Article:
Others are welcomed back by their communities, but with no skills, they cannot work, and many are too old to go to regular schools.
Those who can get vocational training have a chance at a better future, but in Congo, one of the poorest countries in the world, work is scarce. Some children rejoin militias simply because they are hungry.
Jennifer Melton, a U.N. child-protection specialist in Goma, said re-integration is difficult for children and their families, even in the best circumstances. Boys return home to find they are viewed as potentially violent. Girls, often the victims of repeated sexual assaults while with the militia, are viewed as “damaged goods.”
“There’s an assumption by family members, community members and also by humanitarians that any girl that has been associated with an armed group has also been sexually assaulted,” Ms. Melton said. “It just adds so much more stigma. It’s something we’re definitely concerned about.”
Many children, like Wetemwami, serve on the front lines, fighting for control of villages and looting the homes of the civilians. Others children serve as spies, scouts, porters, cooks and bodyguards for officers. Girls are also kept as sex slaves.
Congolese journalist Jack Kahorha said children are often used as bodyguards or foot soldiers because they are too young to be afraid.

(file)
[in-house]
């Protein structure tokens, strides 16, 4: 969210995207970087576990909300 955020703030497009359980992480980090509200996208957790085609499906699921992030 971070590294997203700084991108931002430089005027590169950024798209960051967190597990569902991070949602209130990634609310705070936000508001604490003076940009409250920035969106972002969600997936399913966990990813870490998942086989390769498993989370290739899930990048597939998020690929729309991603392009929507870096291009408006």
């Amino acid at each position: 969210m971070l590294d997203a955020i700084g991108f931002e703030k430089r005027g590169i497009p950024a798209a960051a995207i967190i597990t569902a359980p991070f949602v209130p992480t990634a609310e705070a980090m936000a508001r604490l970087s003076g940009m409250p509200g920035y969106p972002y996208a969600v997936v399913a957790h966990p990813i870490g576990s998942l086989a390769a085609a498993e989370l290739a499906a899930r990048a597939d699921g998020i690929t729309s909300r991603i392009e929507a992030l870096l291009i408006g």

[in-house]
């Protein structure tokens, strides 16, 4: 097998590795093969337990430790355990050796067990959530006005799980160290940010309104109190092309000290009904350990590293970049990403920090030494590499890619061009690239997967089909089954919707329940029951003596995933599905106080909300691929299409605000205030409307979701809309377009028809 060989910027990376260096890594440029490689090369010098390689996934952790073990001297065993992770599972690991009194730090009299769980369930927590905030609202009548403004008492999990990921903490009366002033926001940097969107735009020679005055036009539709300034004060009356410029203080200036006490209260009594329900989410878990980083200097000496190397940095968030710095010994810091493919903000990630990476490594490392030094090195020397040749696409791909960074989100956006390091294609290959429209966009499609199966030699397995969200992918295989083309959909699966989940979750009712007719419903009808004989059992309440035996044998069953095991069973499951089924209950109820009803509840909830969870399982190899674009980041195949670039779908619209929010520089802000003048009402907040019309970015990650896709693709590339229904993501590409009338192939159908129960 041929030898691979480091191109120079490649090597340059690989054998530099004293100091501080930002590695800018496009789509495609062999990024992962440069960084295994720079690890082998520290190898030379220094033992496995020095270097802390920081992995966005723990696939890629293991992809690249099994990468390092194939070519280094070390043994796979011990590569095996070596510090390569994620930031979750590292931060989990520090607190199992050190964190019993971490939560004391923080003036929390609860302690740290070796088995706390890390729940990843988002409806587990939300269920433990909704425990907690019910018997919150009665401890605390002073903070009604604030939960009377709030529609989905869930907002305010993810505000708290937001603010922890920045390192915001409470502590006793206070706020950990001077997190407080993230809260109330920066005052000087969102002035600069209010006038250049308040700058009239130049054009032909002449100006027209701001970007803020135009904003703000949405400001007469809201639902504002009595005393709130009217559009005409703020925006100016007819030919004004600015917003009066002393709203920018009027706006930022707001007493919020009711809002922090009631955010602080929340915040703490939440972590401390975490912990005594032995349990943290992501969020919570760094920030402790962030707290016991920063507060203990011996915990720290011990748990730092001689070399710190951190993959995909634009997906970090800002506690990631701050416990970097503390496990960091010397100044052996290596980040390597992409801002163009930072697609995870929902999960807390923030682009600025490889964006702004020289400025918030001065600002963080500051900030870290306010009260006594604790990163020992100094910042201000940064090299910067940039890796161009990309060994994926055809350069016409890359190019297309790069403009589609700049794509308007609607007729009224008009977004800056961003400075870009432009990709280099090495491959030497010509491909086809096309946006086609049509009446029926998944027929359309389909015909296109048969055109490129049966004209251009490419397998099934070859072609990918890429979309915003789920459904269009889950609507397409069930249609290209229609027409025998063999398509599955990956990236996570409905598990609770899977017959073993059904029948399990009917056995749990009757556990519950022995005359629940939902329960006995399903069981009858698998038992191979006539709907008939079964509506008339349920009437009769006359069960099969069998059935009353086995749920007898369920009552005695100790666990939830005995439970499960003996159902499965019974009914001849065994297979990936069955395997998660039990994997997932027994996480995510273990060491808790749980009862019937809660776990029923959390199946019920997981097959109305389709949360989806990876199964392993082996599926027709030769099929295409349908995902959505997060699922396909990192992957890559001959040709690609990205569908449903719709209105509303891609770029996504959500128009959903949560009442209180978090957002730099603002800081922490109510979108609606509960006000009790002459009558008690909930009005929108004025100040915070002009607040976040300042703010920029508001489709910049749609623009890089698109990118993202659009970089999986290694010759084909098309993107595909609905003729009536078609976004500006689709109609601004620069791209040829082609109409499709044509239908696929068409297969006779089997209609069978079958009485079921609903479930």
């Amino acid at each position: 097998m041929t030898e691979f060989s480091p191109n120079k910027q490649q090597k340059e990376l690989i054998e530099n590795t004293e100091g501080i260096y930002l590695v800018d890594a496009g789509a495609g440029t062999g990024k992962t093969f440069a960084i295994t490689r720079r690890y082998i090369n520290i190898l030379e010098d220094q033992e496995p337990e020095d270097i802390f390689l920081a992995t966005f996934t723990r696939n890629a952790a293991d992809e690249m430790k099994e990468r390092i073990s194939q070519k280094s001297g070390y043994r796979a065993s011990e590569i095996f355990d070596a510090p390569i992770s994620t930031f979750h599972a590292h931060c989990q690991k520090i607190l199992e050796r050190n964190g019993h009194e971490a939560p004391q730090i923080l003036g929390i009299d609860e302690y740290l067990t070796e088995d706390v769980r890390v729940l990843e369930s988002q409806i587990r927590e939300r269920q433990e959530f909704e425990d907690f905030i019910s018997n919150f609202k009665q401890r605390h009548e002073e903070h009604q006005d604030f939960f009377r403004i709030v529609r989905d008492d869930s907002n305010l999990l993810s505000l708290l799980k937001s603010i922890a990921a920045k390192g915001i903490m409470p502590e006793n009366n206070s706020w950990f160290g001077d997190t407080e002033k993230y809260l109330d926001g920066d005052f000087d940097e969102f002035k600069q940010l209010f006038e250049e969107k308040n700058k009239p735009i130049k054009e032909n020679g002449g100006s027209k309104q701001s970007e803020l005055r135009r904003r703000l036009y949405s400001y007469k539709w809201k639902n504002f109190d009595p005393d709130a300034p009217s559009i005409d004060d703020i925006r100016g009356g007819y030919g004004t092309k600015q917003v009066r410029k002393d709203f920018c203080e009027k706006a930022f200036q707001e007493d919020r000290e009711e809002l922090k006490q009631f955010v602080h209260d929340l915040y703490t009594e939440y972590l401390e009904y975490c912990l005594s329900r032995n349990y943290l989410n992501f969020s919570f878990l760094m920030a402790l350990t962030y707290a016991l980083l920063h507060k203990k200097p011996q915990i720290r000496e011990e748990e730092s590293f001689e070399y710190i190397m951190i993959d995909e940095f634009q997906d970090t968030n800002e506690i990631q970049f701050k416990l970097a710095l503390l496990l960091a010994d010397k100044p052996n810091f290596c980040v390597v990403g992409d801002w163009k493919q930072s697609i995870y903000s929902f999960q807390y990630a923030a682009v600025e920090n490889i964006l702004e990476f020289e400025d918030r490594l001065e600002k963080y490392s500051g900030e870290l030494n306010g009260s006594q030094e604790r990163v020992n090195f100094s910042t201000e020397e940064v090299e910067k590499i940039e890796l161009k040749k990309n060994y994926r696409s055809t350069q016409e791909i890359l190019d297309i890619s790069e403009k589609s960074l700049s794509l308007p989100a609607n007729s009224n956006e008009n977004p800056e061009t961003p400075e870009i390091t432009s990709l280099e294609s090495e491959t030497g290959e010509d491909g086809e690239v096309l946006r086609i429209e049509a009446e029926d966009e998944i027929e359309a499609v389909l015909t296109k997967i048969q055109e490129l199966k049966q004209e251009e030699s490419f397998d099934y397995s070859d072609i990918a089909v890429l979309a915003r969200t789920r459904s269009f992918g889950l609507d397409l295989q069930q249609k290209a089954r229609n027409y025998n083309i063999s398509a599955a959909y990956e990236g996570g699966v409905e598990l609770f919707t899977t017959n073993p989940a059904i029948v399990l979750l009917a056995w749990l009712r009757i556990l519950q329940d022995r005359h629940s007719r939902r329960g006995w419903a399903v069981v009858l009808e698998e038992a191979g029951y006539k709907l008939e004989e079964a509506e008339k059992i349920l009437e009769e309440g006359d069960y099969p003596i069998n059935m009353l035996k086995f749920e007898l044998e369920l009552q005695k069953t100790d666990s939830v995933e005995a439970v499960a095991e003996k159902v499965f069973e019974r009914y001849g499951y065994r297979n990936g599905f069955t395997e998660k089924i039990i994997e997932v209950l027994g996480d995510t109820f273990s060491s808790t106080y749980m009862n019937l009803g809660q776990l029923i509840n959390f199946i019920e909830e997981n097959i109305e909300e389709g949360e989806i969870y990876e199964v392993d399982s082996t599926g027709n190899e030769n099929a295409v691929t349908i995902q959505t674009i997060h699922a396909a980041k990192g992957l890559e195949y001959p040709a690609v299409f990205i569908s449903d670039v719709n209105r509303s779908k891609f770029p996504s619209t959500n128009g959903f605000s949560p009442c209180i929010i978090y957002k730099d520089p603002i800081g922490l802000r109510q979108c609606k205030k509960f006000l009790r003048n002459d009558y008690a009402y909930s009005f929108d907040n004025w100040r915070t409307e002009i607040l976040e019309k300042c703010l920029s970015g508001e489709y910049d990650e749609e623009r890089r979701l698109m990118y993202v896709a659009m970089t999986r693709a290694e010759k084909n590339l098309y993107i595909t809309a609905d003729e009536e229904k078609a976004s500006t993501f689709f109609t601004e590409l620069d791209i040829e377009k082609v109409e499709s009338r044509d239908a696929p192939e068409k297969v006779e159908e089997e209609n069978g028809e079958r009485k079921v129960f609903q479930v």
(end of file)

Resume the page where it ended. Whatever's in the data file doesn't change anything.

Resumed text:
“For them, it’s a joke,” Mr. Kahorha said.
The spark from Rwanda
The conflict in eastern Congo is generally traced back to the 1994 genocide in neighboring Rwanda, when about 1 million ethnic Tutsis and sympathetic Hutus were killed in 100 days. Despite the carnage, Hutu extremists lost the civil war in Rwanda and about 2 million Hutus fled to the Democratic Republic of the Congo, then called Zaire.
Existing Hutu militias in Congo were fortified by the influx of Rwandan refugees and unprecedented foreign aid, and communities across the region began forming armed groups. Fighting escalated until six neighboring countries were drawn into what was dubbed “Africa’s first world war.”
Since the conflict began, more than 5 million people have been killed and about 2 million remain displaced by fighting that cooled to a simmer only after a 2003 peace agreement.
In 1999, the U.N. deployed its largest peacekeeping force in Congo on a mission that is set to expire in June. Locals say fighting, looting and mass rapes continue, often fueled by competition for the vast fortune in mineral wealth buried under the troubled region.
Wetemwami said that when he was a soldier, he was never afraid of battle. He had beer, marijuana and the Mai Mai “magic” protecting him. The magic is a combination of potions and powders believed to make bullets ricochet off a soldier’s body.
Wetemwami did not question the validity of the magic, but lifted his shirt to show four protruding lines - scars that prove a Mai Mai soldier can get hurt if he does not follow the “rules” associated with the magic.
In three years in the bush, about 20 of his friends died in battle, all because they didn’t follow the rules, he said. Wetemwami said he thinks he was injured because he stepped over the blood of a fallen soldier during battle. Others are said to have died because they ate cabbage, raped a woman or touched the plants surrounding the village during the battle.